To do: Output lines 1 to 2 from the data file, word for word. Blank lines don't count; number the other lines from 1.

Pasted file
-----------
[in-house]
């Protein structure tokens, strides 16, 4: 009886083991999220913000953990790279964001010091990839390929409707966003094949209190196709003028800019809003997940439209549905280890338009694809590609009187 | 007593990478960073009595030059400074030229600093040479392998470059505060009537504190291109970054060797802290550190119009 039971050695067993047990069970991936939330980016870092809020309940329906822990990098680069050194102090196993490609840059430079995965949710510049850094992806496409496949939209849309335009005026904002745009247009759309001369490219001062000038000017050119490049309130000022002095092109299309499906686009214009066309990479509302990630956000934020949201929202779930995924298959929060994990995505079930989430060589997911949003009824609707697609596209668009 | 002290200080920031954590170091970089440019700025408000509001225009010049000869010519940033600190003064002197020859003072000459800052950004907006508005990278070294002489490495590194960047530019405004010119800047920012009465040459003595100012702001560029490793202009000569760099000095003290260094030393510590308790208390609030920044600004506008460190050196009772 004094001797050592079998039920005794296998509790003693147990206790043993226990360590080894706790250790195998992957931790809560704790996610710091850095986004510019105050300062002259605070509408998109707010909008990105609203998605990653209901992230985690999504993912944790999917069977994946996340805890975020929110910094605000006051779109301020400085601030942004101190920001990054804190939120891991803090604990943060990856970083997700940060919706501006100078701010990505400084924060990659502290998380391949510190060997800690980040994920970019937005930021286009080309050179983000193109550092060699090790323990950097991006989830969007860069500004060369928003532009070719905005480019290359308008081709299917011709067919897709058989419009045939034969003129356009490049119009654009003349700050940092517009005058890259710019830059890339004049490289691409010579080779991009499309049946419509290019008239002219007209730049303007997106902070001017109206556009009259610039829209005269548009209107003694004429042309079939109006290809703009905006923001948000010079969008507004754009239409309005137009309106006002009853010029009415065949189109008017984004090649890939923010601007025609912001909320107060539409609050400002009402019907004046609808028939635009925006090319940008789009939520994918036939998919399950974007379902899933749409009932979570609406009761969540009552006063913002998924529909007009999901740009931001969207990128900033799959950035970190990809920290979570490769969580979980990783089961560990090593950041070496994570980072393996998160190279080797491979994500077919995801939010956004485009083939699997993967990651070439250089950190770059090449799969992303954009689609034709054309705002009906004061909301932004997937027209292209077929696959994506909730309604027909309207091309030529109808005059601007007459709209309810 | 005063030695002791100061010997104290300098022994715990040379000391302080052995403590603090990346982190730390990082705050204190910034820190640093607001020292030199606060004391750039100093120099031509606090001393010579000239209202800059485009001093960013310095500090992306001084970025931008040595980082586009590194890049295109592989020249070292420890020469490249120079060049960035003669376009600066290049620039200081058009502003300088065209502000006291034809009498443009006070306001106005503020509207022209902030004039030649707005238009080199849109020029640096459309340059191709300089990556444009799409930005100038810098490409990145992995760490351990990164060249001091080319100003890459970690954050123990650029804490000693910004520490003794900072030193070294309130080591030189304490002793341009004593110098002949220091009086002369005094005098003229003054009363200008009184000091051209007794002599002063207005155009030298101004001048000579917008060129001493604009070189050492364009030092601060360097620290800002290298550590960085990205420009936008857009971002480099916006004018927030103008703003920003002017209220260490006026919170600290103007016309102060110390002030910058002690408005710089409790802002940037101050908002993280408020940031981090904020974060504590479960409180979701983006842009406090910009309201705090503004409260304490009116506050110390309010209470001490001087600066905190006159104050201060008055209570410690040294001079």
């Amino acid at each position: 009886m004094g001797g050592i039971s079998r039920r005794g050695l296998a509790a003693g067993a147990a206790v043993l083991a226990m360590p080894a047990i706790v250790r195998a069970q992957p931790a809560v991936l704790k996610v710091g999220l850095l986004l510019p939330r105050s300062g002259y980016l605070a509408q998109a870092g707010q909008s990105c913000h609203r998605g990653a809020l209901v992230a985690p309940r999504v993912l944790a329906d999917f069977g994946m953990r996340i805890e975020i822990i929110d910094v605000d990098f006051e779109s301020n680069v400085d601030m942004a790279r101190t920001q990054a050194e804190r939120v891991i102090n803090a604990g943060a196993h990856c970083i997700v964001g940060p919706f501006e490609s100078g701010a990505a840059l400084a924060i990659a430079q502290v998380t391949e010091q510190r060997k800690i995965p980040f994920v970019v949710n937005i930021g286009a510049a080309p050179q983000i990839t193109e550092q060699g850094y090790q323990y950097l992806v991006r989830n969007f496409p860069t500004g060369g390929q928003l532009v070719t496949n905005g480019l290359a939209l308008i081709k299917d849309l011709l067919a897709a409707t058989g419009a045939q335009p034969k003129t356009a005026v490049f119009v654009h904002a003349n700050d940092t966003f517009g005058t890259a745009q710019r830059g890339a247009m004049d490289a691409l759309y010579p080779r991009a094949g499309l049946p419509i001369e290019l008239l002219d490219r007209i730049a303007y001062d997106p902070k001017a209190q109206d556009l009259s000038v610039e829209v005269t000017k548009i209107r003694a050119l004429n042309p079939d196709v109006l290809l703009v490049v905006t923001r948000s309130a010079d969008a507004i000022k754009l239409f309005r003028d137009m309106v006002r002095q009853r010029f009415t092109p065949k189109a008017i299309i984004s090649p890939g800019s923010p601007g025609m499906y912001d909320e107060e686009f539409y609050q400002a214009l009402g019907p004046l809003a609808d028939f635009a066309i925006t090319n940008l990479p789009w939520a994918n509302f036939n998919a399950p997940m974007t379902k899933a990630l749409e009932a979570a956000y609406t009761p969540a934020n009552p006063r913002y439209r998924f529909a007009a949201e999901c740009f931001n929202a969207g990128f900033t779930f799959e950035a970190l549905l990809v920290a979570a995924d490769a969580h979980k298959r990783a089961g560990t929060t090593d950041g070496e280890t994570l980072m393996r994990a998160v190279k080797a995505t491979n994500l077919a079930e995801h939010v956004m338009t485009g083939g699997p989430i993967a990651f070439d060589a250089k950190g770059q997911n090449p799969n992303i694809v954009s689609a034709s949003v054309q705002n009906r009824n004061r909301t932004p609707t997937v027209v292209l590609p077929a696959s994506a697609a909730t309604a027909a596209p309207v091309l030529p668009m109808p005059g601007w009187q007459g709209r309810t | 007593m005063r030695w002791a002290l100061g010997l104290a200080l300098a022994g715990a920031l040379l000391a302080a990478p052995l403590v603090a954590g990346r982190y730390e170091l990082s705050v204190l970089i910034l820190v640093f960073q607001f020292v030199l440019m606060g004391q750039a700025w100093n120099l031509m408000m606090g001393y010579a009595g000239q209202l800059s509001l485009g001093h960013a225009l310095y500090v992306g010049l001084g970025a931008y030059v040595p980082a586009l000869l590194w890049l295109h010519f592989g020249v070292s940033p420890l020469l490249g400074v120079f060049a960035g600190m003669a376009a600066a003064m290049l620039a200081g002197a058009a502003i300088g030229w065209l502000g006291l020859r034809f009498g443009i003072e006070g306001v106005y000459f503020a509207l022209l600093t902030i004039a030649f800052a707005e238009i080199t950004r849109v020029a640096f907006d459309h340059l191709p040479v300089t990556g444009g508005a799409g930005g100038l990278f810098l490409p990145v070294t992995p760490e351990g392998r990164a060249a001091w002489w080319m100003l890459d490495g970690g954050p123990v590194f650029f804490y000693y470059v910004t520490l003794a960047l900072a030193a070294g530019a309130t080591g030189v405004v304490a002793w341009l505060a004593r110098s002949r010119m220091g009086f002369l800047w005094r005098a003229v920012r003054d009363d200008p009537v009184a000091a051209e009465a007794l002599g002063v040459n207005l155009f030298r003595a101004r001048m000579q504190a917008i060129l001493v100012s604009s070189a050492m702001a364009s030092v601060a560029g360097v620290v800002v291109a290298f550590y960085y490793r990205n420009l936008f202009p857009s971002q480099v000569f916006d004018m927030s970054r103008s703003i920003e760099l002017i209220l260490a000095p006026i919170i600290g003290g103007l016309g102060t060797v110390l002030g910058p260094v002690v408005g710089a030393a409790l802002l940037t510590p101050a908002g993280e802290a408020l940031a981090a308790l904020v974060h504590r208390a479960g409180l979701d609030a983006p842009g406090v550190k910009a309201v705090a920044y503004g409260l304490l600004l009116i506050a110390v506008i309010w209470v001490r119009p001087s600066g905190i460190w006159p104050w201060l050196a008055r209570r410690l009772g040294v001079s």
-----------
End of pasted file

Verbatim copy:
[in-house]
């Protein structure tokens, strides 16, 4: 009886083991999220913000953990790279964001010091990839390929409707966003094949209190196709003028800019809003997940439209549905280890338009694809590609009187 | 007593990478960073009595030059400074030229600093040479392998470059505060009537504190291109970054060797802290550190119009 039971050695067993047990069970991936939330980016870092809020309940329906822990990098680069050194102090196993490609840059430079995965949710510049850094992806496409496949939209849309335009005026904002745009247009759309001369490219001062000038000017050119490049309130000022002095092109299309499906686009214009066309990479509302990630956000934020949201929202779930995924298959929060994990995505079930989430060589997911949003009824609707697609596209668009 | 002290200080920031954590170091970089440019700025408000509001225009010049000869010519940033600190003064002197020859003072000459800052950004907006508005990278070294002489490495590194960047530019405004010119800047920012009465040459003595100012702001560029490793202009000569760099000095003290260094030393510590308790208390609030920044600004506008460190050196009772 004094001797050592079998039920005794296998509790003693147990206790043993226990360590080894706790250790195998992957931790809560704790996610710091850095986004510019105050300062002259605070509408998109707010909008990105609203998605990653209901992230985690999504993912944790999917069977994946996340805890975020929110910094605000006051779109301020400085601030942004101190920001990054804190939120891991803090604990943060990856970083997700940060919706501006100078701010990505400084924060990659502290998380391949510190060997800690980040994920970019937005930021286009080309050179983000193109550092060699090790323990950097991006989830969007860069500004060369928003532009070719905005480019290359308008081709299917011709067919897709058989419009045939034969003129356009490049119009654009003349700050940092517009005058890259710019830059890339004049490289691409010579080779991009499309049946419509290019008239002219007209730049303007997106902070001017109206556009009259610039829209005269548009209107003694004429042309079939109006290809703009905006923001948000010079969008507004754009239409309005137009309106006002009853010029009415065949189109008017984004090649890939923010601007025609912001909320107060539409609050400002009402019907004046609808028939635009925006090319940008789009939520994918036939998919399950974007379902899933749409009932979570609406009761969540009552006063913002998924529909007009999901740009931001969207990128900033799959950035970190990809920290979570490769969580979980990783089961560990090593950041070496994570980072393996998160190279080797491979994500077919995801939010956004485009083939699997993967990651070439250089950190770059090449799969992303954009689609034709054309705002009906004061909301932004997937027209292209077929696959994506909730309604027909309207091309030529109808005059601007007459709209309810 | 005063030695002791100061010997104290300098022994715990040379000391302080052995403590603090990346982190730390990082705050204190910034820190640093607001020292030199606060004391750039100093120099031509606090001393010579000239209202800059485009001093960013310095500090992306001084970025931008040595980082586009590194890049295109592989020249070292420890020469490249120079060049960035003669376009600066290049620039200081058009502003300088065209502000006291034809009498443009006070306001106005503020509207022209902030004039030649707005238009080199849109020029640096459309340059191709300089990556444009799409930005100038810098490409990145992995760490351990990164060249001091080319100003890459970690954050123990650029804490000693910004520490003794900072030193070294309130080591030189304490002793341009004593110098002949220091009086002369005094005098003229003054009363200008009184000091051209007794002599002063207005155009030298101004001048000579917008060129001493604009070189050492364009030092601060360097620290800002290298550590960085990205420009936008857009971002480099916006004018927030103008703003920003002017209220260490006026919170600290103007016309102060110390002030910058002690408005710089409790802002940037101050908002993280408020940031981090904020974060504590479960409180979701983006842009406090910009309201705090503004409260304490009116506050110390309010209470001490001087600066905190006159104050201060008055209570410690040294001079």